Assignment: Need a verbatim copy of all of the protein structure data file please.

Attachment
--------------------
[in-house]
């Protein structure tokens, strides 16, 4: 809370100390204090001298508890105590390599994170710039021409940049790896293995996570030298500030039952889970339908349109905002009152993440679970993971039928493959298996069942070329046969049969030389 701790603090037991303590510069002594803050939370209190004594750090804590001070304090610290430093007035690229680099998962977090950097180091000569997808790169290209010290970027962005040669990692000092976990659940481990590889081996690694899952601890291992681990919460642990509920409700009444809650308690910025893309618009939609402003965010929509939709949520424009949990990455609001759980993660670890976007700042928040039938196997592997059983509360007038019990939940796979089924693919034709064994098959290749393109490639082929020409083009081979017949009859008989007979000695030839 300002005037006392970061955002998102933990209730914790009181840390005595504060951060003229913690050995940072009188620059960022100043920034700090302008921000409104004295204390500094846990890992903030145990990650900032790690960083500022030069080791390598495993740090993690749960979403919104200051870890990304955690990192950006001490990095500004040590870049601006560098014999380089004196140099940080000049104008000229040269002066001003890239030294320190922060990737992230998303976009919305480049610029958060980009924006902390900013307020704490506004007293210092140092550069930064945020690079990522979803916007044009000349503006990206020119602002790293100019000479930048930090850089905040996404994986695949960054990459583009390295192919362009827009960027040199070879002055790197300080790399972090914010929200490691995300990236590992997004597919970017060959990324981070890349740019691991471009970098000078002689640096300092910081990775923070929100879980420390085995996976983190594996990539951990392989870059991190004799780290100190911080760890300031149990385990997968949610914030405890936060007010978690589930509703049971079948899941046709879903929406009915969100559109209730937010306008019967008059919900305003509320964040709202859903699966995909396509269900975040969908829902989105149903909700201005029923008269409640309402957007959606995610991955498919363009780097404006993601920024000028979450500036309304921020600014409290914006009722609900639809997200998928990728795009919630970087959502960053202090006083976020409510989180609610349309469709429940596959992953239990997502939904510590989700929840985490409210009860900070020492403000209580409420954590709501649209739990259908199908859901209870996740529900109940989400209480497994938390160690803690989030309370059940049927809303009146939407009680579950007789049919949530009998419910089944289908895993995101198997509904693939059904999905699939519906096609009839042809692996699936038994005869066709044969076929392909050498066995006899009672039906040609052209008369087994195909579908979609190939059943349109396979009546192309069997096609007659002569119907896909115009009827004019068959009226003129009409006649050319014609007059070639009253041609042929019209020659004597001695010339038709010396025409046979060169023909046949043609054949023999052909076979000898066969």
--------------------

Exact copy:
[in-house]
């Protein structure tokens, strides 16, 4: 809370100390204090001298508890105590390599994170710039021409940049790896293995996570030298500030039952889970339908349109905002009152993440679970993971039928493959298996069942070329046969049969030389 701790603090037991303590510069002594803050939370209190004594750090804590001070304090610290430093007035690229680099998962977090950097180091000569997808790169290209010290970027962005040669990692000092976990659940481990590889081996690694899952601890291992681990919460642990509920409700009444809650308690910025893309618009939609402003965010929509939709949520424009949990990455609001759980993660670890976007700042928040039938196997592997059983509360007038019990939940796979089924693919034709064994098959290749393109490639082929020409083009081979017949009859008989007979000695030839 300002005037006392970061955002998102933990209730914790009181840390005595504060951060003229913690050995940072009188620059960022100043920034700090302008921000409104004295204390500094846990890992903030145990990650900032790690960083500022030069080791390598495993740090993690749960979403919104200051870890990304955690990192950006001490990095500004040590870049601006560098014999380089004196140099940080000049104008000229040269002066001003890239030294320190922060990737992230998303976009919305480049610029958060980009924006902390900013307020704490506004007293210092140092550069930064945020690079990522979803916007044009000349503006990206020119602002790293100019000479930048930090850089905040996404994986695949960054990459583009390295192919362009827009960027040199070879002055790197300080790399972090914010929200490691995300990236590992997004597919970017060959990324981070890349740019691991471009970098000078002689640096300092910081990775923070929100879980420390085995996976983190594996990539951990392989870059991190004799780290100190911080760890300031149990385990997968949610914030405890936060007010978690589930509703049971079948899941046709879903929406009915969100559109209730937010306008019967008059919900305003509320964040709202859903699966995909396509269900975040969908829902989105149903909700201005029923008269409640309402957007959606995610991955498919363009780097404006993601920024000028979450500036309304921020600014409290914006009722609900639809997200998928990728795009919630970087959502960053202090006083976020409510989180609610349309469709429940596959992953239990997502939904510590989700929840985490409210009860900070020492403000209580409420954590709501649209739990259908199908859901209870996740529900109940989400209480497994938390160690803690989030309370059940049927809303009146939407009680579950007789049919949530009998419910089944289908895993995101198997509904693939059904999905699939519906096609009839042809692996699936038994005869066709044969076929392909050498066995006899009672039906040609052209008369087994195909579908979609190939059943349109396979009546192309069997096609007659002569119907896909115009009827004019068959009226003129009409006649050319014609007059070639009253041609042929019209020659004597001695010339038709010396025409046979060169023909046949043609054949023999052909076979000898066969």